INDIANAPOLIS, Ind. -- Indianapolis is a city with 64 miles of bike lanes and trails, and the goal is to add another 140. But a CBS4 investigation revealed there is room for improvement with the bike paths that are already established.
“I’d probably give it a C at this point,” said former IndyCog head, Kevin Whited. “A lot of people put their trash cans in the bike lanes, which they shouldn’t. A lot of people park in the bike lane, which they shouldn’t. A lot of delivery vehicles are in bike lanes and they shouldn’t.”
CBS4 found bike lanes along parts of Lafayette Road covered in loose dirt. Some bike lanes just disappear.
“Sometimes there are bike lanes that stop and should continue,” said Whited. “And that’s all about funding to finish the project.”
IndyCog, an Indianapolis bicycle advocacy group, asked its members to share their observations about weaknesses they see in Indianapolis bike lanes. Below are some of their complaints:
- "Shelby Street and Madison Avenue bike lanes need a cleanup."
- "Shelby Street north of Prospect fades into a lumpy, sad mess of a road with no lanes, no stripes, potholes, awful train tracks and scary cars."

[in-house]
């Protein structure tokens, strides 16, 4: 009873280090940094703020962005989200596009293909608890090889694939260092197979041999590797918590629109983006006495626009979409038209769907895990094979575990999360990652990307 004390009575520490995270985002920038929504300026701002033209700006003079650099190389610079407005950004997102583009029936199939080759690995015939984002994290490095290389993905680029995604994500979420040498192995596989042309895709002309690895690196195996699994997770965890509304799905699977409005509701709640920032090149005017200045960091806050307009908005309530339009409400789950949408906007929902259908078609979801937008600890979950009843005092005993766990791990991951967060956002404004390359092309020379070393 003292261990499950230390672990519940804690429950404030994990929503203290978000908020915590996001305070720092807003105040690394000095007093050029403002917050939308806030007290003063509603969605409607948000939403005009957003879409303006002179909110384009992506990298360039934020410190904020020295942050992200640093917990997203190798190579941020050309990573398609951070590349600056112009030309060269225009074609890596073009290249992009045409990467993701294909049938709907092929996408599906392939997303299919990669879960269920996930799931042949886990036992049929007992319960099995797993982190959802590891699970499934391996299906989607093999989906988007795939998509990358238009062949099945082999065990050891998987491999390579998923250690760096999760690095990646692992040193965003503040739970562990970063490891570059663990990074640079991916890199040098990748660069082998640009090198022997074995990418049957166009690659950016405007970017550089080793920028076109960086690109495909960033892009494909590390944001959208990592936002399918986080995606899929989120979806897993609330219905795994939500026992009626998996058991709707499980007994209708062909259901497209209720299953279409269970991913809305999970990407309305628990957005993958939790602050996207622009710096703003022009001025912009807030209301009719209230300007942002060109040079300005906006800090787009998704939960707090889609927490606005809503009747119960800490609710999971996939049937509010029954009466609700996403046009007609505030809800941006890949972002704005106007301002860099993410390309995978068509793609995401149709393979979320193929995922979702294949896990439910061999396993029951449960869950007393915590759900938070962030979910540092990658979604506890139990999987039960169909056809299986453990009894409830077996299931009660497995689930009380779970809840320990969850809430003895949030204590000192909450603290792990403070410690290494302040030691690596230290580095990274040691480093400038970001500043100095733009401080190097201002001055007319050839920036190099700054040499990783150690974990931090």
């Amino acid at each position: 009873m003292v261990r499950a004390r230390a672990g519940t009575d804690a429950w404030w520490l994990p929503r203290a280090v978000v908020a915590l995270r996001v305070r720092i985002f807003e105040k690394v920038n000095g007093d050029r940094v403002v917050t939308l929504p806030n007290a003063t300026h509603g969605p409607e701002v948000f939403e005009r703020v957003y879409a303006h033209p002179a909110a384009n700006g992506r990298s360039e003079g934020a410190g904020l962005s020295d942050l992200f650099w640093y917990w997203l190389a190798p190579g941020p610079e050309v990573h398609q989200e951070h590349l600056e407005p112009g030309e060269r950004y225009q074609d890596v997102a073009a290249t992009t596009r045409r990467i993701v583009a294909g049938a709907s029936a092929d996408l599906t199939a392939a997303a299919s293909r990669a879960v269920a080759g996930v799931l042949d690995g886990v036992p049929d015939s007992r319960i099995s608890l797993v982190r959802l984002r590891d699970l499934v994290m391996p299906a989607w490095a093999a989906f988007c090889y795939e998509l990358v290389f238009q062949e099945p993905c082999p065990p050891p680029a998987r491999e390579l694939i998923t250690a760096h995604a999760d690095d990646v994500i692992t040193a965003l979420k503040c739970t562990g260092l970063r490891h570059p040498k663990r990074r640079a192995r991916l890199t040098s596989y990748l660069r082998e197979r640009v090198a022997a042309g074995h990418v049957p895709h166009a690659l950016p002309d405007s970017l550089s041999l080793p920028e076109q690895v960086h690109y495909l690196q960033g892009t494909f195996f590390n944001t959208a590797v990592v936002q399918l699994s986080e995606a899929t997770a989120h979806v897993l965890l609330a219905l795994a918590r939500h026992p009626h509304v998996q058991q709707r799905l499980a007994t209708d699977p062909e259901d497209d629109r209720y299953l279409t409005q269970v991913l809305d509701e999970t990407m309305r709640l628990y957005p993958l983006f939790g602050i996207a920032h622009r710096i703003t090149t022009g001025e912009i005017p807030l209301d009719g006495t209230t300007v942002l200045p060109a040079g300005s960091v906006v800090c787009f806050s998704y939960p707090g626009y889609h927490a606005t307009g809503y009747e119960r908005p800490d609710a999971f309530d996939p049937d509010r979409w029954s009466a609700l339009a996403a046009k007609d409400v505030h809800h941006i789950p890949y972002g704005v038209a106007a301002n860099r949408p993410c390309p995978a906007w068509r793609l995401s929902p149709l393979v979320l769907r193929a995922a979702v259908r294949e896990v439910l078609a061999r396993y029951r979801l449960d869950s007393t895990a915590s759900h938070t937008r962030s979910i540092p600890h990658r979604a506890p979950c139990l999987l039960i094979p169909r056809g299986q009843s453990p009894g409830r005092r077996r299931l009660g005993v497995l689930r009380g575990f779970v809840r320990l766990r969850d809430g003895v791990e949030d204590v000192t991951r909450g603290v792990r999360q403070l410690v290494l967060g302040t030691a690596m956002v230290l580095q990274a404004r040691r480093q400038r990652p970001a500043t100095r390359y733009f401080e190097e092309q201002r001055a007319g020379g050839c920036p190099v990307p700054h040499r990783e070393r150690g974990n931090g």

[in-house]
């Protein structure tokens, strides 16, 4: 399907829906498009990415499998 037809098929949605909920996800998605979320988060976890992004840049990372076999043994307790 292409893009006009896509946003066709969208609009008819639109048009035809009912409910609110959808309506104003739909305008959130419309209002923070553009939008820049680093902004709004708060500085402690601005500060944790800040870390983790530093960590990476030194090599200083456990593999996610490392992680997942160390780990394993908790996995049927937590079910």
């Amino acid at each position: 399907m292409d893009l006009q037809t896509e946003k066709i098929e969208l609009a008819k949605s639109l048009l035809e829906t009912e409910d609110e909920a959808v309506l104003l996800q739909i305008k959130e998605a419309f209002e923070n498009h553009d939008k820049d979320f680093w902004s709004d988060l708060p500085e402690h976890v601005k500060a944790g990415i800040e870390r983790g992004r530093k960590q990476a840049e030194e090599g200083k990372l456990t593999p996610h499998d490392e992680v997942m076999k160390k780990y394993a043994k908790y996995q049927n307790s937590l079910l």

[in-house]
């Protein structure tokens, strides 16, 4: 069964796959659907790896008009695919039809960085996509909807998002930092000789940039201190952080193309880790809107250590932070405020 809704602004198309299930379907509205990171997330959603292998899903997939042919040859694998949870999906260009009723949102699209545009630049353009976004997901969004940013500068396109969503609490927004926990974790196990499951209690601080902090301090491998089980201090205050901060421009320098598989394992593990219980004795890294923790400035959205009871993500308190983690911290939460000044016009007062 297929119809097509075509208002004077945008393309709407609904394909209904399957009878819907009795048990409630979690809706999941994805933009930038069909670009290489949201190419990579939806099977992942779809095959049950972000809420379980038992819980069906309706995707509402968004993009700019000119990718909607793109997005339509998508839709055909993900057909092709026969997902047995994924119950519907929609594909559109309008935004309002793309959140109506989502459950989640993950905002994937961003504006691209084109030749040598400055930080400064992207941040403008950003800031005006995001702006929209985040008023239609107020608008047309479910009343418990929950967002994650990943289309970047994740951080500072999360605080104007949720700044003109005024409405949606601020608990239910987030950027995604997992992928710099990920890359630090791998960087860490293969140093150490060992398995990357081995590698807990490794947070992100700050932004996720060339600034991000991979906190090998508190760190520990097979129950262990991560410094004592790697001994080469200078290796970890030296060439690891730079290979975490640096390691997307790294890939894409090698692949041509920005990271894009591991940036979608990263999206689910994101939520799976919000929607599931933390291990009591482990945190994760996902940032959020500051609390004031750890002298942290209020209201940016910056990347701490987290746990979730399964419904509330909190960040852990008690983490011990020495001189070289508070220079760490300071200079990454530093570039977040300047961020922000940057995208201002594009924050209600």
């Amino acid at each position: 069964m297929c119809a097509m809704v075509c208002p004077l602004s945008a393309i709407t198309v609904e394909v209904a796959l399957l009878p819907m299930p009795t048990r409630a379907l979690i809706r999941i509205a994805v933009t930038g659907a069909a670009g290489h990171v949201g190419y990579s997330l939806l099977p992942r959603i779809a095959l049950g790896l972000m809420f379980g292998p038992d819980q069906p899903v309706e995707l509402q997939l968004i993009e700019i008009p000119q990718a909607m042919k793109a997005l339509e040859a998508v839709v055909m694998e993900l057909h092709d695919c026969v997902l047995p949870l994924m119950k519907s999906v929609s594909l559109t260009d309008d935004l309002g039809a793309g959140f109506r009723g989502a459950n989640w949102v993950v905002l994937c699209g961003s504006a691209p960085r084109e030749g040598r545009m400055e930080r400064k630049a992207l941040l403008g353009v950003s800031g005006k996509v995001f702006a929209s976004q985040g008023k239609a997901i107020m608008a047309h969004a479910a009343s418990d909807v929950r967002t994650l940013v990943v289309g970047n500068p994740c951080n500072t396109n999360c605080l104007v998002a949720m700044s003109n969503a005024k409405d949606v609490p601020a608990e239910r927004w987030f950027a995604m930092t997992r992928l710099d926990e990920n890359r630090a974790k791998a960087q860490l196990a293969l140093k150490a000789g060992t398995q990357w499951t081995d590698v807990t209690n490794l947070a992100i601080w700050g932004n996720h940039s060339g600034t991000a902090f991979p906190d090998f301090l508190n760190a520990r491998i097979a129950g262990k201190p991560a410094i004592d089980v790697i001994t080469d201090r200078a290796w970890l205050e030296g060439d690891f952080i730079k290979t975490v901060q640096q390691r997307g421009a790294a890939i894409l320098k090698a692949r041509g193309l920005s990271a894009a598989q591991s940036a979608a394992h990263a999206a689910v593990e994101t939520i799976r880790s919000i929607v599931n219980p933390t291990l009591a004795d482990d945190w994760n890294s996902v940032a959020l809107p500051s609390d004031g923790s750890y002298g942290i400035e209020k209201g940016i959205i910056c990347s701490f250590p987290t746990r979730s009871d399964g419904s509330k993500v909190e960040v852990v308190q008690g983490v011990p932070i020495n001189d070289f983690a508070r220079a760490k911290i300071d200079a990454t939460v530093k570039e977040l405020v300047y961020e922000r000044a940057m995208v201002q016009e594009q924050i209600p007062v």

- "Capitol and Illinois bike lanes could use more protection. Both streets experience heavy traffic speeds."
- "There is a sunken manhole cover in the bike lane on Illinois near 26th."
- "The bike lanes on Allisonville as it crosses I-465 can be treacherous."
Whited is well aware of the Allisonville road bike lanes. The lanes are marked pretty well, but the speed of cars makes it what he calls a “black diamond bike lane.”
“The speed differentials are so great between a bicyclist riding 15 to 20 miles an hour and motorists going 40 to 50 miles an hour,” said Whited. “I’d like to see the city figure out how to do that, three to five feet of zebra striping between bike lanes and the other traffic.”
Jeff Gold is a bicyclist who was involved in a serious car/bike crash in Bloomington. In his case, it was the driver simply did not see him, even though he’s six feet tall and weighs over 200 pounds.
Whited says there is at times a real animosity between the drivers of cars and bike riders. He claims bicyclists who drive into downtown Indy from the east side experience more harassment than bike riders who drive to downtown from the north side.
“I think motorists get angry with bicyclists because they don’t look at us as a mode of transportation. They look at us like we’re in the way,” said Whited.
As Indianapolis adds bike lanes and trails, it has a ways to go to compare to a couple of very bike friendly cities. Boston is slated to have 356 miles of bike lanes and paths in the coming years. Portland has 1,000 miles of on street bike routes and 550 miles of off street trails. Six percent of Portland’s population bikes to work.